By Maria Valdez Haubrich
I went to see the movie Win Win a few weeks ago. The movie focuses on a high school wrestler; in one of the scenes, the main character in the story asks his father figure to hit him across the head before a big wrestling match. The father doesn’t want to, but the kid tells him he needs to ramp up before his big competition. A slap in the face is what gets him psyched up to do his best.
As the mother of an autistic 10-year-old, I’ve often had to psych myself up for difficult situations, whether it involves getting services for my son at school, taking him to the doctor or just persuading him to try a new activity. The persistence and patience I’ve needed has taught me a lot of lessons I’ve been able to carry over as a business owner.
Lesson 1. It’s OK to freak out. To yourself, of course. Or you can freak out to your business partner, spouse, best friend or whoever is a good sounding board. A good freak-out can clear your head of all the what-ifs and negatives about the situation, so you can move on to the next step.
Lesson 2. Use social stories. When you’re trying to get your autistic child to do something unknown, the experts suggest using social stories so he or she can get an idea of what could happen in a new situation. For example: “We will walk into the doctor’s office and the nurse will call us in and take your temperature.” In business, I use it as: “I will call the client and he will probably say this, to which I will answer like this.” In other words, I try to think of all the ways the situation could possibly go, and have a ready reply to each. You never want to get caught saying, “Uhhhhhh…”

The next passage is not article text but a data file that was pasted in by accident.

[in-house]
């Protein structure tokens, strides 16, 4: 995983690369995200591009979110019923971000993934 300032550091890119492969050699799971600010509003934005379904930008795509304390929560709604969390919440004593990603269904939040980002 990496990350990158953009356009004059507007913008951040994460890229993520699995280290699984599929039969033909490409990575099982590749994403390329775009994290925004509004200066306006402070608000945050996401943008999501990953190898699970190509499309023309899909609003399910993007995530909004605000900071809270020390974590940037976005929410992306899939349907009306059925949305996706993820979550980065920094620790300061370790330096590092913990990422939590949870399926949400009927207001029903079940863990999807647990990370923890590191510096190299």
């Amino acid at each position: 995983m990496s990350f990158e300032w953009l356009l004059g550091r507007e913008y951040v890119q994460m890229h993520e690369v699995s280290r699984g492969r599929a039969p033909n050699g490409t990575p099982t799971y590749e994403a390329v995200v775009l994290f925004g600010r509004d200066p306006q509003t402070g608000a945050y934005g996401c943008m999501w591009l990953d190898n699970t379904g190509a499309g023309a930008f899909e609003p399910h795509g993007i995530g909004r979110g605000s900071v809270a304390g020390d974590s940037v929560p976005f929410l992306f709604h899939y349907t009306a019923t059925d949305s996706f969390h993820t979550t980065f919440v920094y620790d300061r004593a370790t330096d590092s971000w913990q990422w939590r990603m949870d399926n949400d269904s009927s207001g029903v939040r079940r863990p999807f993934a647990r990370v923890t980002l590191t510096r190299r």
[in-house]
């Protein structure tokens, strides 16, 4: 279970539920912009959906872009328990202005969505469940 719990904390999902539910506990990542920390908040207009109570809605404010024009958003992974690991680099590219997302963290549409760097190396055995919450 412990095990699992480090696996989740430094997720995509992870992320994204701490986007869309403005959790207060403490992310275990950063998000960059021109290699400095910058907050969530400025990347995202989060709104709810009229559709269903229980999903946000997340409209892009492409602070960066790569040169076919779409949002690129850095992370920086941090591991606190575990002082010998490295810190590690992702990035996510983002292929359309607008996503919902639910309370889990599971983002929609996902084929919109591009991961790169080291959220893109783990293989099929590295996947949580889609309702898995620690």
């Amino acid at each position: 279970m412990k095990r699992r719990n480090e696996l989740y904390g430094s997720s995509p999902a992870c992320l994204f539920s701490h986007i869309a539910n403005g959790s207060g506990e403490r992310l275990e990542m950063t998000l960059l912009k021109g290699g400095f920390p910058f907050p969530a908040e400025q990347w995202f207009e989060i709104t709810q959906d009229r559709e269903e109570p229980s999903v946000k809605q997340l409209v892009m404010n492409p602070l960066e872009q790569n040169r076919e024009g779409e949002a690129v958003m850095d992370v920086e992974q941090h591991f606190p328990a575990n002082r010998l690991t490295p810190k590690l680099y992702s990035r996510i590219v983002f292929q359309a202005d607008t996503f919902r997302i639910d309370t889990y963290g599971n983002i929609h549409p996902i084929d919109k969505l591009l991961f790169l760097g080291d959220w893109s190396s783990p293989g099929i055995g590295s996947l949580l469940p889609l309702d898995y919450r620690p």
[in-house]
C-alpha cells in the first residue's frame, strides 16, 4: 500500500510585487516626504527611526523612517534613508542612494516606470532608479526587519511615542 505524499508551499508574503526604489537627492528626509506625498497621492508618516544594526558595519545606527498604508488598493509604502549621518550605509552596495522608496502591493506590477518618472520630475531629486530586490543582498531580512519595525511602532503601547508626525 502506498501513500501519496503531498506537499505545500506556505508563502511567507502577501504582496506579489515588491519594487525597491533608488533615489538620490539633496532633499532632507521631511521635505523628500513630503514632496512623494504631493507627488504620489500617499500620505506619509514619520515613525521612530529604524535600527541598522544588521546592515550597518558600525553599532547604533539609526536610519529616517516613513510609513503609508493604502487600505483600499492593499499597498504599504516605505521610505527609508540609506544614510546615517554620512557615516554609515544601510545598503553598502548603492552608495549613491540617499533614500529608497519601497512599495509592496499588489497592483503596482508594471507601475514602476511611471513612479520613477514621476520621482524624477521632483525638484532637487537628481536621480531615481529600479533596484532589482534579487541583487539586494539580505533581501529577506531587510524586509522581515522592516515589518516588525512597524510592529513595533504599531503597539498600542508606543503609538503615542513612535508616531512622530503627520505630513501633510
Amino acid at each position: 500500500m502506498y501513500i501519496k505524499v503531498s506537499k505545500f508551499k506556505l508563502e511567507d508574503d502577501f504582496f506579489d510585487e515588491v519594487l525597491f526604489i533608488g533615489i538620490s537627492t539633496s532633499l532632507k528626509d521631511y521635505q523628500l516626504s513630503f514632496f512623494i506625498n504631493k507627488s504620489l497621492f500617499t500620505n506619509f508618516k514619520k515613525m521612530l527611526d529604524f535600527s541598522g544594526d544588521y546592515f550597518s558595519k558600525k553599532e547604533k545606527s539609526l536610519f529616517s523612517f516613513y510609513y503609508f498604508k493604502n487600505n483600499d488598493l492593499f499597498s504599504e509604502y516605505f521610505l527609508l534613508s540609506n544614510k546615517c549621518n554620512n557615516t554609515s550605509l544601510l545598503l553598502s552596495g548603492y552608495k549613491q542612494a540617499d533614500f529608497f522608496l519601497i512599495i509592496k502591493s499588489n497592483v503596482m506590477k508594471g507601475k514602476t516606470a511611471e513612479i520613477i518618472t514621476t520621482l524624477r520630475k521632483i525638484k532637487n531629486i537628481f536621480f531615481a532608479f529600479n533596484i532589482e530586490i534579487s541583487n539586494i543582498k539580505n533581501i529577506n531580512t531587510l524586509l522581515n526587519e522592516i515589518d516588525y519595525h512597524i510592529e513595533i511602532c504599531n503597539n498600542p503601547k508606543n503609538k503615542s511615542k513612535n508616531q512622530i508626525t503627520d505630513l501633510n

Lesson 3. Choose your words carefully. As my business’s Chief Liaison Officer, I try to live up to my title and make our correspondence appropriate and friendly, and help my partners to do the same. I know firsthand that saying something the wrong way can be misinterpreted easily and change the whole tone of the conversation—for the worse.
Lesson 4. Feel the vibe. Is the conversation going well? Is the situation going your way? If not, stop and plan to talk again later. If it’s going well, keep plowing ahead and eventually you’ll get the response you were hoping for. If you can’t quite get there, try to ask for some kind of positive commitment: “So you’ll see what you can do to help me?” “So you’ll consider what I’m offering?”
Lesson 5. If the situation calls for it, get tough. My younger sister has a bulldog personality. She fights for what she wants and usually gets it. It’s a gift, and I wish I had more of her characteristics, but I’m no pushover and if I’m put in a situation where I need to get tough, I will. If it’s important enough, find the strength to pull out all the stops.
What gets you psyched up for a big event or a big confrontation? We’d love to hear.